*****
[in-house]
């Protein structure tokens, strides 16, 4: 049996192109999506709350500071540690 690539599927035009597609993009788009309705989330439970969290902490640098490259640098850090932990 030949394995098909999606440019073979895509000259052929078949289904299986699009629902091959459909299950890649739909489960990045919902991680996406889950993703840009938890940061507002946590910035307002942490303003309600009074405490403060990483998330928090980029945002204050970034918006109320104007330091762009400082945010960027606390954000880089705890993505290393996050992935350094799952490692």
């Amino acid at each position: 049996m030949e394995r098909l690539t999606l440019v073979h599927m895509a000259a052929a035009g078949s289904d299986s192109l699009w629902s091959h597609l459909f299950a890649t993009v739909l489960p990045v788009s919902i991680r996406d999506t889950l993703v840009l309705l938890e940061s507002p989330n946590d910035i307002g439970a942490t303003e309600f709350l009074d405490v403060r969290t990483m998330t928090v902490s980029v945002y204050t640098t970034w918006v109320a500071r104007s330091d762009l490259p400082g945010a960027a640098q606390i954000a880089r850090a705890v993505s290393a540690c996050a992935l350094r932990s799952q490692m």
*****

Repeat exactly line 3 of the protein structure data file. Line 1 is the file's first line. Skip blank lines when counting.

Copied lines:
């Amino acid at each position: 049996m030949e394995r098909l690539t999606l440019v073979h599927m895509a000259a052929a035009g078949s289904d299986s192109l699009w629902s091959h597609l459909f299950a890649t993009v739909l489960p990045v788009s919902i991680r996406d999506t889950l993703v840009l309705l938890e940061s507002p989330n946590d910035i307002g439970a942490t303003e309600f709350l009074d405490v403060r969290t990483m998330t928090v902490s980029v945002y204050t640098t970034w918006v109320a500071r104007s330091d762009l490259p400082g945010a960027a640098q606390i954000a880089r850090a705890v993505s290393a540690c996050a992935l350094r932990s799952q490692m």